The American Folk Art Museum is thematically focused on the different artistic expressions of the American peoples, whose works provide evidence of their cultural identity, traditions and customs.
With over 60 years of history, the museum emphasizes the craftsmanship of the Latin American, European and Eastern nations.
The Museum also carries out interesting research and extension activities, with workshops set out in such a manner as to bring the community in contact with the most authentic expressions of folk art.
The origin of this museum lies in the First Exhibition of American Folk Arts, which was held to celebrate the centenary of the University of Chile, in 1942.
On the occasion of this event, several American governments sent examples of folk craftsmanship characteristic of each country, in a significant gesture of friendship. With this folk material donated to this research center, the American Folk Art Museum was created in 1943, opening to the public one year later.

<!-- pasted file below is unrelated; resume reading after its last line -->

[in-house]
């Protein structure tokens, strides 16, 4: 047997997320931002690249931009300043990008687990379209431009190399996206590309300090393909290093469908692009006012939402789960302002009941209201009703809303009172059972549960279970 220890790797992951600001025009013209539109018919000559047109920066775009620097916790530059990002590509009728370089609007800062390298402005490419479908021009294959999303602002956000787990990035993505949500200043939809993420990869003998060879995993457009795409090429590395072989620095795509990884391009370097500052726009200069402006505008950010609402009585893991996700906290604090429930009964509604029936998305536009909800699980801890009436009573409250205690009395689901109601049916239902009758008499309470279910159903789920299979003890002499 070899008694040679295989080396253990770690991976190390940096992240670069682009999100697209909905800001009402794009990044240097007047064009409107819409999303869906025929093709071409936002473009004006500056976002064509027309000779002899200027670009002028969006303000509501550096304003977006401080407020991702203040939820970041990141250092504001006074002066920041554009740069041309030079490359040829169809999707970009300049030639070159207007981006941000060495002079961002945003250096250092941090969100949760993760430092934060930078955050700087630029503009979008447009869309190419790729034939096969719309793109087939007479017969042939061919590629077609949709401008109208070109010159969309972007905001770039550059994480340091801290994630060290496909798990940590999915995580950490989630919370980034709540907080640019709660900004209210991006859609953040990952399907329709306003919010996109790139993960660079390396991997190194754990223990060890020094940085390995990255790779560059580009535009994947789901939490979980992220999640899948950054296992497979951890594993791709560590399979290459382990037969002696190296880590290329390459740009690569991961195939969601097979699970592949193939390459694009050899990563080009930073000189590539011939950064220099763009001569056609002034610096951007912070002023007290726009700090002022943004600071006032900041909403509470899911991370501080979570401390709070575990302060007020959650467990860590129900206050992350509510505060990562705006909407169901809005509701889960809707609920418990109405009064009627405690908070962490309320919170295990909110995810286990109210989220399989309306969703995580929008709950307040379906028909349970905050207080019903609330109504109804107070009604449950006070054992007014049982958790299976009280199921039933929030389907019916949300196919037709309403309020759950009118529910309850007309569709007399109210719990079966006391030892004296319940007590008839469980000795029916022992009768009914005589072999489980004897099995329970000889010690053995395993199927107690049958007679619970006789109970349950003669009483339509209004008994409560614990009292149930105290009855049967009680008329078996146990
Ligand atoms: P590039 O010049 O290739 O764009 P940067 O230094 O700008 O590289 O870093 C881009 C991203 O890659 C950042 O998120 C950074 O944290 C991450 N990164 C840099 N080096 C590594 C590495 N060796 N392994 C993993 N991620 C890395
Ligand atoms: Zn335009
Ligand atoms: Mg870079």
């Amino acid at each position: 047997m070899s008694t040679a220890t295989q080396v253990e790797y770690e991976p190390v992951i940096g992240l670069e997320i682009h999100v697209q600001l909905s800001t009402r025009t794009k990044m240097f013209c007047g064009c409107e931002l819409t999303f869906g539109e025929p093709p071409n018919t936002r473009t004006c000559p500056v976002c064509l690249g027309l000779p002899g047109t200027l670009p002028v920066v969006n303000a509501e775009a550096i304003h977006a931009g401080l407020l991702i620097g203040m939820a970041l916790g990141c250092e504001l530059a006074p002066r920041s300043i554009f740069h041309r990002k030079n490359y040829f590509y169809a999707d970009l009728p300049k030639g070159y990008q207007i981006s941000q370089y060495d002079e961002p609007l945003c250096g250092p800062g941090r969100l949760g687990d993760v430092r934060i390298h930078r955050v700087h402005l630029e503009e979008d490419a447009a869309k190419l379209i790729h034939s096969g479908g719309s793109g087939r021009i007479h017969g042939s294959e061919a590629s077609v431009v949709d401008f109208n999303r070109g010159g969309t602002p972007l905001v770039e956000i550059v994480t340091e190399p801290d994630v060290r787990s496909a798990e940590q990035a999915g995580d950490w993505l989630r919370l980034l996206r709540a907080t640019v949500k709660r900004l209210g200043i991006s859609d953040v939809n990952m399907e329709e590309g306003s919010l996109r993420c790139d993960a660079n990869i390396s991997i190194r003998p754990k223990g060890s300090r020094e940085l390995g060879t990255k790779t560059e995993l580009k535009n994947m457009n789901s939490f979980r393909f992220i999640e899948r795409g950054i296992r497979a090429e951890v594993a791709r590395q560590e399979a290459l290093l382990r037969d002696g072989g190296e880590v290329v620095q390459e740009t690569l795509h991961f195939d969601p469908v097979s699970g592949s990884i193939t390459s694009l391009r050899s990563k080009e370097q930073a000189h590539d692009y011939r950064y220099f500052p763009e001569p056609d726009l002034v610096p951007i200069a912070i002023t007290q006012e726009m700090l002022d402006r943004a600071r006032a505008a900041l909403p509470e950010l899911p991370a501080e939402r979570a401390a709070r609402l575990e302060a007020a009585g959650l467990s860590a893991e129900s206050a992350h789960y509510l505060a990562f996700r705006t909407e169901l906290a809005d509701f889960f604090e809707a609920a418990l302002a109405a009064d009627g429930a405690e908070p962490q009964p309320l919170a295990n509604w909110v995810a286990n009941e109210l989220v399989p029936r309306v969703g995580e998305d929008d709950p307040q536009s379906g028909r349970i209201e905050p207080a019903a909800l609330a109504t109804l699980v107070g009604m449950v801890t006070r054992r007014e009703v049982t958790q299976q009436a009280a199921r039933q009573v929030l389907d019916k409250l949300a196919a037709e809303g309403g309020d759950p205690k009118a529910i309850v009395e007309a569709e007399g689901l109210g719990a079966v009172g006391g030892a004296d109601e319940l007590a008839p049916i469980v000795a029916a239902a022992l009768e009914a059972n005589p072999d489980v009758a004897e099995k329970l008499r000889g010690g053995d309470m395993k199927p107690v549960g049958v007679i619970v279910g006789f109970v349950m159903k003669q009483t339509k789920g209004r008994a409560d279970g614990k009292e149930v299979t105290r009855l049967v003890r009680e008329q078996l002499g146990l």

Professor and writer Tomás Lago was its first Director, and took on the task to enlarge most of the collections between 1943 and 1968. His successor, folklore specialist, writer and professor Oreste Plath, until 1973 greatly popularized all folkloric expressions, thereby creating a vast bibliography on the subject.
Since 2010, the museum began to operate inside the Gabriela Mistral Cultural Center.
Free.The American Folk Art Museum includes collections from Argentina, Bolivia, Brazil, Colombia, Costa Rica, Ecuador, Guatemala, Mexico, Nicaragua, Panama, Paraguay, Peru, Venezuela and Chile, besides works from countries in Europe and the East.
Highlights are the collections of Mapuche silverwork and art, in addition to pottery, basketry, weaving, musical instruments, horse-riding implements, religious imagery, instinctive painting, leather works, wood and bone carving, among others.
Avenida Libertador Bernardo O'Higgins, 227, Santiago.